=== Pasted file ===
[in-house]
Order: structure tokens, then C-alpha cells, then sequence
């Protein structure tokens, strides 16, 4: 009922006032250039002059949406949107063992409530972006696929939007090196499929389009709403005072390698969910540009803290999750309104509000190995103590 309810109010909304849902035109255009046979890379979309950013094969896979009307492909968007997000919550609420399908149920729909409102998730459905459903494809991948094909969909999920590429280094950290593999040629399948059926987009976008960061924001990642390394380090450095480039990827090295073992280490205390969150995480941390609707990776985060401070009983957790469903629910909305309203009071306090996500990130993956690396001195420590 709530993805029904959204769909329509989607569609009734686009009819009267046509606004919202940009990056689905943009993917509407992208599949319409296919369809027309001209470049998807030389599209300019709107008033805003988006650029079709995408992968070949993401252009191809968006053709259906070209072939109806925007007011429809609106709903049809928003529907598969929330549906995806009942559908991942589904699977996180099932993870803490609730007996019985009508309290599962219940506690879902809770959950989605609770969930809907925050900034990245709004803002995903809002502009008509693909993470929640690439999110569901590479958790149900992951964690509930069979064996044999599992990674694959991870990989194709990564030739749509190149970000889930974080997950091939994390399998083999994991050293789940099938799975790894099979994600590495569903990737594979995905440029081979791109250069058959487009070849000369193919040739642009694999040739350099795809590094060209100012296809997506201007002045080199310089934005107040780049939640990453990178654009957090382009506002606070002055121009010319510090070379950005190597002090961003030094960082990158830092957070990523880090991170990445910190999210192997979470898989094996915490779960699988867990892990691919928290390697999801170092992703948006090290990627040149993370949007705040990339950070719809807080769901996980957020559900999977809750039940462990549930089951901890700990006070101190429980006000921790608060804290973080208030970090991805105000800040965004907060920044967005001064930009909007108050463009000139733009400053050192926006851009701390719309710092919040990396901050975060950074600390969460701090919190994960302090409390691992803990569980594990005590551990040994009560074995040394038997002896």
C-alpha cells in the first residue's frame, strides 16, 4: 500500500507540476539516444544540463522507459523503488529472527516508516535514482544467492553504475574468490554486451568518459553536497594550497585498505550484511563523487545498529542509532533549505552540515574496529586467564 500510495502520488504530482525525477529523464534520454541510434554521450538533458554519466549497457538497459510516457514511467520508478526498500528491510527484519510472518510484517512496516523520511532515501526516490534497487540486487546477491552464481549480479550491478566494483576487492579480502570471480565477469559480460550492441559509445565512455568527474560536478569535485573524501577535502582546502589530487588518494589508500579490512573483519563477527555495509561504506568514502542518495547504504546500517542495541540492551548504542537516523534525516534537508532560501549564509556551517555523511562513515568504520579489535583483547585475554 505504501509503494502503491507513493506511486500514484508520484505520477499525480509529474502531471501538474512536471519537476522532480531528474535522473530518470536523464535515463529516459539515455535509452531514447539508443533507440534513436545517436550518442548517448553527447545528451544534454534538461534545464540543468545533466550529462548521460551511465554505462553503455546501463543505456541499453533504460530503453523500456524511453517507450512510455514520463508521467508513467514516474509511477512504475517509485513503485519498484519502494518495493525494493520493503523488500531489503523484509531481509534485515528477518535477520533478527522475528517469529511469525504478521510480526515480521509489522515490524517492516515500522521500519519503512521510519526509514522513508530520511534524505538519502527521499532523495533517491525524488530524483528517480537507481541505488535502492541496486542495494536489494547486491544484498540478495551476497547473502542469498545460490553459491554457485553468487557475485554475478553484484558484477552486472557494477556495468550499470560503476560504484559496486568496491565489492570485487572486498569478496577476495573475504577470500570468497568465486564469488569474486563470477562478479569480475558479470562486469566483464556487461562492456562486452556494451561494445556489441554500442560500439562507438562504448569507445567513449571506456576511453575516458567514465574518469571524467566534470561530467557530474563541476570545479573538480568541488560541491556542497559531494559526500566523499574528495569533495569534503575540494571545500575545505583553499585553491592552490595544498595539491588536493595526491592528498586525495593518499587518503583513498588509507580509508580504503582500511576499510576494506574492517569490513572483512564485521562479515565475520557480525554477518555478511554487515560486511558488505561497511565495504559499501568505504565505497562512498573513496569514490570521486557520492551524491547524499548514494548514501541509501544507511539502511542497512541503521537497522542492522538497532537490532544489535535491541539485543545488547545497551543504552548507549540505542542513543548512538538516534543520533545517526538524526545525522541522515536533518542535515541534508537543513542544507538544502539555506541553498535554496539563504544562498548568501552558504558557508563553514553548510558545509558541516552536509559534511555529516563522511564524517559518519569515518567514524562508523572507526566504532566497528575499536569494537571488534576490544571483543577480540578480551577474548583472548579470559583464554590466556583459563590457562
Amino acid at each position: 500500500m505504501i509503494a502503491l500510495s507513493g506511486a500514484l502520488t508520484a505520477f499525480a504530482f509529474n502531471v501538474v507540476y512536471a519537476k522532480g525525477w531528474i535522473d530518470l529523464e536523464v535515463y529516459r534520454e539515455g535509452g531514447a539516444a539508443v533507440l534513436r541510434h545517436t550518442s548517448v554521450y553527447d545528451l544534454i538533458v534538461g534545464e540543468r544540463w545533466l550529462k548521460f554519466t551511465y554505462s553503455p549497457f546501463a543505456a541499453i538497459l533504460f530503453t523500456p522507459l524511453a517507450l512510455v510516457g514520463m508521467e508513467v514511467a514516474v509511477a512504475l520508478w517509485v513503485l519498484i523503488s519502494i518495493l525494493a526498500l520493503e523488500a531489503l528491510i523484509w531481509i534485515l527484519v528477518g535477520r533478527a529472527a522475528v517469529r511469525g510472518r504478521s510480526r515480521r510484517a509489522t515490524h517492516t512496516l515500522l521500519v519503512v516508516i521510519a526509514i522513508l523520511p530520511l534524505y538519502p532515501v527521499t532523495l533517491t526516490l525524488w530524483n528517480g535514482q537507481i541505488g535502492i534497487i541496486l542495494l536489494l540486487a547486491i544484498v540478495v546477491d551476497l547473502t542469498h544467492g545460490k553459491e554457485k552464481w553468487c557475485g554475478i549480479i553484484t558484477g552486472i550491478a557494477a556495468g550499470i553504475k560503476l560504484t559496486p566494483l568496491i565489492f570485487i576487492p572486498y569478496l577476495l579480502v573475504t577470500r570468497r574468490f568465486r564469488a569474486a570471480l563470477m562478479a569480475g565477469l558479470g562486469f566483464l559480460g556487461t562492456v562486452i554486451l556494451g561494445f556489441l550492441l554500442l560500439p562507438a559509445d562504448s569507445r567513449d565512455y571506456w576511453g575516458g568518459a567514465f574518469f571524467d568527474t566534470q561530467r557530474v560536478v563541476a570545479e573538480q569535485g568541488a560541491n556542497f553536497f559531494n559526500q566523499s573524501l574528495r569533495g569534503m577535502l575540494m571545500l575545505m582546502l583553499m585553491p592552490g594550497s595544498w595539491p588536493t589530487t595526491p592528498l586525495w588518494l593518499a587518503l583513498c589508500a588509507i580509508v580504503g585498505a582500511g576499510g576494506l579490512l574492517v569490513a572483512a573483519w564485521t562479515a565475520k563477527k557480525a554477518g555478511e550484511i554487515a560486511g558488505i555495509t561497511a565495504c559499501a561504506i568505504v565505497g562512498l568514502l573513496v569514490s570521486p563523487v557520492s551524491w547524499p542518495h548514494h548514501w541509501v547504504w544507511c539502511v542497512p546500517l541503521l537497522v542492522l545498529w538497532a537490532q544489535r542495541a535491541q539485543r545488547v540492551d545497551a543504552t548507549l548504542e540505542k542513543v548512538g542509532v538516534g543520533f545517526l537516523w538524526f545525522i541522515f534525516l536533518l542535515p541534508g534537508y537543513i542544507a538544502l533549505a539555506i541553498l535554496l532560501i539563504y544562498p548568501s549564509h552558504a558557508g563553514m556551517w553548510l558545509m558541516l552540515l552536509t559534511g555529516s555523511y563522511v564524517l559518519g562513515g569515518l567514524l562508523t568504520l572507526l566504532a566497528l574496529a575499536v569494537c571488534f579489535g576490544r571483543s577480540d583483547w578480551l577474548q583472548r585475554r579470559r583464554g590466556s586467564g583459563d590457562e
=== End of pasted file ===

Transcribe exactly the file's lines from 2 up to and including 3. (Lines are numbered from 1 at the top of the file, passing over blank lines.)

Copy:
Order: structure tokens, then C-alpha cells, then sequence
């Protein structure tokens, strides 16, 4: 009922006032250039002059949406949107063992409530972006696929939007090196499929389009709403005072390698969910540009803290999750309104509000190995103590 309810109010909304849902035109255009046979890379979309950013094969896979009307492909968007997000919550609420399908149920729909409102998730459905459903494809991948094909969909999920590429280094950290593999040629399948059926987009976008960061924001990642390394380090450095480039990827090295073992280490205390969150995480941390609707990776985060401070009983957790469903629910909305309203009071306090996500990130993956690396001195420590 709530993805029904959204769909329509989607569609009734686009009819009267046509606004919202940009990056689905943009993917509407992208599949319409296919369809027309001209470049998807030389599209300019709107008033805003988006650029079709995408992968070949993401252009191809968006053709259906070209072939109806925007007011429809609106709903049809928003529907598969929330549906995806009942559908991942589904699977996180099932993870803490609730007996019985009508309290599962219940506690879902809770959950989605609770969930809907925050900034990245709004803002995903809002502009008509693909993470929640690439999110569901590479958790149900992951964690509930069979064996044999599992990674694959991870990989194709990564030739749509190149970000889930974080997950091939994390399998083999994991050293789940099938799975790894099979994600590495569903990737594979995905440029081979791109250069058959487009070849000369193919040739642009694999040739350099795809590094060209100012296809997506201007002045080199310089934005107040780049939640990453990178654009957090382009506002606070002055121009010319510090070379950005190597002090961003030094960082990158830092957070990523880090991170990445910190999210192997979470898989094996915490779960699988867990892990691919928290390697999801170092992703948006090290990627040149993370949007705040990339950070719809807080769901996980957020559900999977809750039940462990549930089951901890700990006070101190429980006000921790608060804290973080208030970090991805105000800040965004907060920044967005001064930009909007108050463009000139733009400053050192926006851009701390719309710092919040990396901050975060950074600390969460701090919190994960302090409390691992803990569980594990005590551990040994009560074995040394038997002896």